Pleural plaques are hardened areas on the linings surrounding the lungs caused by asbestos exposure. Most people with pleural plaques do not experience symptoms and may or may not develop mesothelioma or other asbestos-related diseases.
Medically Reviewed By:
Patricia Shelton, M.D.
Medically Reviewed By:Patricia Shelton, M.D.
Asbestos exposure is the only proven cause of pleural mesothelioma, cancer of the thin linings, known as the pleura, surrounding the lungs. Mesothelioma is a latent disease, which means it develops decades after asbestos exposure has occurred. During the latency period, it is common for pleural plaques to form.
The presence of pleural plaques is also known as asbestos-induced benign pleural disease. They are considered a marker of asbestos exposure because they primarily occur in the presence of asbestos fibers in the lungs.
What Are Pleural Plaques?
The National Institute for Occupational Safety and Health defines pleural plaques as hard, white, rubbery, fibrous lesions on the pleura, comprised of white blood cells and collagen. In some cases, they are especially hard due to calcification. They present with scalloped edges and a pattern resembling basket weaving. They may be flat or nodular. They are not necessarily connected to each other.
In some cases, they also appear on the diaphragm, the thin muscle beneath the lungs. According to the Jornal Brasileiro de Pneumologia, pleural plaques on the diaphragm strongly indicate that an asbestos-related disease may be present.
Although they are considered a marker of asbestos exposure, asbestos bodies are typically not found within pleural plaques.
What Are Pleural Membranes?
The lungs, heart, stomach, and testicles are surrounded by thin membranes known as mesothelia. The mesothelia surrounding the lungs are known as pleura or pleural membranes. The pleural membranes are double membranes that have the capability of producing fluid. They function as cushioning sacs for the lungs.
The outer layer is known as the parietal pleura, and the inner layer is known as the visceral pleura. The parietal pleura is attached to the chest wall, a protective structure consisting of bone, tissue, and fat. The visceral pleura are inner membranes that cover the lungs and the internal structures of the lungs.
The production of fluid by the pleural membranes is important because it facilitates painless breathing by allowing the lungs to move easily as the chest expands and contracts upon inhaling and exhaling.
The space between the visceral and parietal pleura is known as a pleural cavity. The pleural membranes exist on both sides of the lungs with no connection between the two cavities.
The other chest organs are protected by a separate structure known as the mediastinum. It is located in the middle of the lungs and protects the esophagus, heart, and major arteries.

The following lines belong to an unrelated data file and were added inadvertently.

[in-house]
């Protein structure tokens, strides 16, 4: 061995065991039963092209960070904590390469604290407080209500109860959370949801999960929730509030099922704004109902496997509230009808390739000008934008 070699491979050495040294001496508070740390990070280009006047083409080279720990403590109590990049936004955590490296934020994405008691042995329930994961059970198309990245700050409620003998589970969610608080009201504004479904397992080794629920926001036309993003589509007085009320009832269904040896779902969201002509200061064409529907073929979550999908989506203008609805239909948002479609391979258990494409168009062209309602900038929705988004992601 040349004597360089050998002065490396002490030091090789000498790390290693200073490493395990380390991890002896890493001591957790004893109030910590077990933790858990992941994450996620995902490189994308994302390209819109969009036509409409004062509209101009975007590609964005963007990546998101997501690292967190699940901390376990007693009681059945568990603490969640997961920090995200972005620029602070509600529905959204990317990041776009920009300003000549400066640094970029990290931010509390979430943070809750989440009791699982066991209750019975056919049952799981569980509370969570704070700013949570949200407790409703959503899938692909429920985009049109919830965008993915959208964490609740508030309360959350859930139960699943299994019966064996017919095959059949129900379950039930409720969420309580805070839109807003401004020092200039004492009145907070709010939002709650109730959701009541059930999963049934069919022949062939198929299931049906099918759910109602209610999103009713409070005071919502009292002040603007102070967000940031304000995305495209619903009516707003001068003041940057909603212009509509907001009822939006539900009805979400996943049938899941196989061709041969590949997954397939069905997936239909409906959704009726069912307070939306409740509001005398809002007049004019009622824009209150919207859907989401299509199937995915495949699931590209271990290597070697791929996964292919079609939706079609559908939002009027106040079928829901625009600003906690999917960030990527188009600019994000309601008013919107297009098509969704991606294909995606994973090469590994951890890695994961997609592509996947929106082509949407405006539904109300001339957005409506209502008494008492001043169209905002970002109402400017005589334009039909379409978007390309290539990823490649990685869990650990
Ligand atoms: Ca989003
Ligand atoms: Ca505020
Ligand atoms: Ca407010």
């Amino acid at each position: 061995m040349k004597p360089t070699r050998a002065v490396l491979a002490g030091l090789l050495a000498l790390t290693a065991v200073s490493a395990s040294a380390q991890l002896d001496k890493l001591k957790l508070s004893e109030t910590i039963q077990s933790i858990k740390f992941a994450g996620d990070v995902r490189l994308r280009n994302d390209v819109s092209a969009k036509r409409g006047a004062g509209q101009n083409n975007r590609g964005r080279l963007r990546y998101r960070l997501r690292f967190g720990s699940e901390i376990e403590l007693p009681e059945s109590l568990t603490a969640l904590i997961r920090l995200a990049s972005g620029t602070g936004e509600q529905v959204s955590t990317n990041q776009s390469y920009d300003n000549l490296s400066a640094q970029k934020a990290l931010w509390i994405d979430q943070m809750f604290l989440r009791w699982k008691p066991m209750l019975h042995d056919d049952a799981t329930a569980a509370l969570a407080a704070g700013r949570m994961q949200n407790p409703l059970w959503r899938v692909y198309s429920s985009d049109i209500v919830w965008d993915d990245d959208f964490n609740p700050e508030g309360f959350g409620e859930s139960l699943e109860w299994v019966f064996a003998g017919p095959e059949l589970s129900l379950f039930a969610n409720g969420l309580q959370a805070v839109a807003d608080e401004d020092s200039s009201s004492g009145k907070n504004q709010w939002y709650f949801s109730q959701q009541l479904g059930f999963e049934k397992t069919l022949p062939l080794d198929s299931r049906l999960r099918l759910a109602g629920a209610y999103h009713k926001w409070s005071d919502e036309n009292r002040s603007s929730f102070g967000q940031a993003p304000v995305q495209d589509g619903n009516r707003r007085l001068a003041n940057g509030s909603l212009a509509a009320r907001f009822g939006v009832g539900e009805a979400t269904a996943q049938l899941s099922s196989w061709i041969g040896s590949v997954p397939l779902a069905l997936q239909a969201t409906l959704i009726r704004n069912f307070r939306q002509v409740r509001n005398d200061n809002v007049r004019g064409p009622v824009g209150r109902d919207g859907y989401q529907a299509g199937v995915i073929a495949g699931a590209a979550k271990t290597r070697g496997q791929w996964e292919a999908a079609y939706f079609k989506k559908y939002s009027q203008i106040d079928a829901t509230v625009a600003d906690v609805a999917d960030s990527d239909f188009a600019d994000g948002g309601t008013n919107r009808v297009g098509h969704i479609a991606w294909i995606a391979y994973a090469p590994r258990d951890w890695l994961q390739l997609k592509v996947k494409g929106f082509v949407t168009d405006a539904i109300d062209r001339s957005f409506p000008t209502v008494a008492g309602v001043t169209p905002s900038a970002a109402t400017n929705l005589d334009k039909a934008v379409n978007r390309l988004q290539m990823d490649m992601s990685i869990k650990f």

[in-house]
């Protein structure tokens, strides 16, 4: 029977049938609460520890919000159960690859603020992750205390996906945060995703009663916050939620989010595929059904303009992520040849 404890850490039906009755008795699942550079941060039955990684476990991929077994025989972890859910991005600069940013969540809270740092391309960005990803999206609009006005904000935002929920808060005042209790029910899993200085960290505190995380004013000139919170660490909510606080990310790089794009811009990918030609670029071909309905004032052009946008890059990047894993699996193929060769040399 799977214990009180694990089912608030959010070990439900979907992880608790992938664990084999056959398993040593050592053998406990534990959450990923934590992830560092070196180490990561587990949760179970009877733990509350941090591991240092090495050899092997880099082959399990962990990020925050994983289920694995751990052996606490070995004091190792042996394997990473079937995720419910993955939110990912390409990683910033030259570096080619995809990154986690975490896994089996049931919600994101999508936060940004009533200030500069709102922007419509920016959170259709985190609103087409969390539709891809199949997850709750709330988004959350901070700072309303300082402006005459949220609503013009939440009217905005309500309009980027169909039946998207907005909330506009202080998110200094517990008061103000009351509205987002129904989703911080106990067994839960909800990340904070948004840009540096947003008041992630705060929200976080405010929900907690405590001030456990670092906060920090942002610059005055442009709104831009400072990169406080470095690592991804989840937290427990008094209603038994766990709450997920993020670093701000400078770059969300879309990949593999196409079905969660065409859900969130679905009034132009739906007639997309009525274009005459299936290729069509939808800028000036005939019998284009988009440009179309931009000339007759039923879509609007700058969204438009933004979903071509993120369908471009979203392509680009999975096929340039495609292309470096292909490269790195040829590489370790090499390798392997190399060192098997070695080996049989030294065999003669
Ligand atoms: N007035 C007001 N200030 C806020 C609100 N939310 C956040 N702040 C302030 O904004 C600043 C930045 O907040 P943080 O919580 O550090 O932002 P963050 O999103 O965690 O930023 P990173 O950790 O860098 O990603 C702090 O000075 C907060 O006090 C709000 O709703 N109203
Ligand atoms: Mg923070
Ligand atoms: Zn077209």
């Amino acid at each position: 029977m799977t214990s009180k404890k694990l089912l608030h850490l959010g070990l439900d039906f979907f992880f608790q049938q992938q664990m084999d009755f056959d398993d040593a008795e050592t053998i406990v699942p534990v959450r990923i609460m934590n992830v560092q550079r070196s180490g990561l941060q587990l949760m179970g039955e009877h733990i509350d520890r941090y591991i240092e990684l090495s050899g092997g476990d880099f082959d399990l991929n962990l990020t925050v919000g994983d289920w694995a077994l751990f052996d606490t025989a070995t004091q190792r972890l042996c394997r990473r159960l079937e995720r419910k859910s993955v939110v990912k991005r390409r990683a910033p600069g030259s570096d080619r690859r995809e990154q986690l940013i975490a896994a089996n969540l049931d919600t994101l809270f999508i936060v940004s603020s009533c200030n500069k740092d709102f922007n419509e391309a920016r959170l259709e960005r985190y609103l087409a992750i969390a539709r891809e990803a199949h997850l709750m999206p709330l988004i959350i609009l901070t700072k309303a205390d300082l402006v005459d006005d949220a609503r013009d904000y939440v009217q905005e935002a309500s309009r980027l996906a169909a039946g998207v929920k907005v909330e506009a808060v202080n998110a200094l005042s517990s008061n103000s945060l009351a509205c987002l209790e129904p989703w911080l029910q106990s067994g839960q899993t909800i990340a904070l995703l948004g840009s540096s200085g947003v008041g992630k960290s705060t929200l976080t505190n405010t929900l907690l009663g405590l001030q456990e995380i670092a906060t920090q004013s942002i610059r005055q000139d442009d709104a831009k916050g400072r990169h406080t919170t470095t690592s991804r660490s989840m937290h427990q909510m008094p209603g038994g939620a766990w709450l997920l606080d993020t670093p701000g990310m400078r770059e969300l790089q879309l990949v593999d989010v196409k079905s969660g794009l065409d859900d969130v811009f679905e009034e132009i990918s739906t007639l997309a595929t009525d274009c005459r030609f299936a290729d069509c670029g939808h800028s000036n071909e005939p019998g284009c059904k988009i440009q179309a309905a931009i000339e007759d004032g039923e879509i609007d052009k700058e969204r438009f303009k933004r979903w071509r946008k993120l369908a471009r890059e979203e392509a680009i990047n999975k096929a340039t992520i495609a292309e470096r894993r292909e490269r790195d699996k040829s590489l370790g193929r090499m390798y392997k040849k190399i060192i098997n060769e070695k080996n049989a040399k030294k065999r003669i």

The Location of Pleural Plaques
Pleural plaques generally occur on the parietal pleura. They most often occur bilaterally, which means they are present on both the left and right sides of the lungs. It is possible for these plaques to also appear on the diaphragm, which is the muscle located beneath the lungs.
What Are The Symptoms of Pleural Plaques?
Pleural plaques rarely cause symptoms. They are generally discovered incidentally during chest imaging tests or surgery. Practitioners are often confounded by the seeming contradiction between these plaques and their patients’ lack of symptoms. Pleural plaques do not always spread and generally do not require treatment.
Do Pleural Plaques Increase the Risk of Developing Mesothelioma or Other Conditions?
Other Benign Conditions Affecting the Pleura
While pleural plaques are the most common pleural abnormality following asbestos exposure, the pleural membranes may also develop additional pathologies, including thickening of the pleura and pleural effusions—a fluid buildup in the pleural cavities.
Pleural effusions are excess fluid in the pleural cavities. In some cases, this occurs without the presence of pleural plaques or thickening, and the mechanism behind it is unknown. However, pleural plaques or thickening can lead to this condition. Pleural effusions do not always cause symptoms, but breathing can become difficult with sufficient fluid buildup.
Diffuse Pleural Thickening
Folded Lung Syndrome
Asbestosis is the scarring of the lungs, which may or may not occur simultaneously with pleural plaques. The only established connection between pleural plaques and asbestosis is that they both point to a history of asbestos exposure. Both conditions are non-cancerous, but they appear to develop independently of one another.
What Causes Pleural Plaques?
How Long Does It Take Pleural Plaques to Form?
How Common Are Pleural Plaques in People Exposed to Asbestos?
In essence, the incidence of pleural plaques increases as the time since initial asbestos exposure increases and with higher levels of asbestos exposure.
How Are Pleural Plaques Diagnosed?
Pleural plaques are usually diagnosed by accident while screening for other conditions or during surgery for another condition. Imaging screenings that may result in the discovery of pleural plaques include chest X-rays, CT scans, and MRIs.